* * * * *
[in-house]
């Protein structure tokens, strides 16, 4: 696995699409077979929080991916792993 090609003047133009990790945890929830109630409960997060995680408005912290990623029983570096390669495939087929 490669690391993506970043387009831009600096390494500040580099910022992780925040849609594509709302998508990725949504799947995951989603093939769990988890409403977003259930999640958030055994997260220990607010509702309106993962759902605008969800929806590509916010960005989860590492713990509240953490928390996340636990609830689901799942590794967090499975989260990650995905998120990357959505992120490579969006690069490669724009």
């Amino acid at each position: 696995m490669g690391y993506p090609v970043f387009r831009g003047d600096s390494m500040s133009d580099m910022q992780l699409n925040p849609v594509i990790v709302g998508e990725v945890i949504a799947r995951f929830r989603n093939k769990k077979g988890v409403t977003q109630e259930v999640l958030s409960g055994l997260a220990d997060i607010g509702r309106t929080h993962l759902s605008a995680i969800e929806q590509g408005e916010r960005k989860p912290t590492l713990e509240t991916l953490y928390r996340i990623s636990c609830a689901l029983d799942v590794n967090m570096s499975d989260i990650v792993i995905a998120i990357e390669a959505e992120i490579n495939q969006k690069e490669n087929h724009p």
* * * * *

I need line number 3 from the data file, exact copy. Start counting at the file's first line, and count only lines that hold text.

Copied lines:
């Amino acid at each position: 696995m490669g690391y993506p090609v970043f387009r831009g003047d600096s390494m500040s133009d580099m910022q992780l699409n925040p849609v594509i990790v709302g998508e990725v945890i949504a799947r995951f929830r989603n093939k769990k077979g988890v409403t977003q109630e259930v999640l958030s409960g055994l997260a220990d997060i607010g509702r309106t929080h993962l759902s605008a995680i969800e929806q590509g408005e916010r960005k989860p912290t590492l713990e509240t991916l953490y928390r996340i990623s636990c609830a689901l029983d799942v590794n967090m570096s499975d989260i990650v792993i995905a998120i990357e390669a959505e992120i490579n495939q969006k690069e490669n087929h724009p």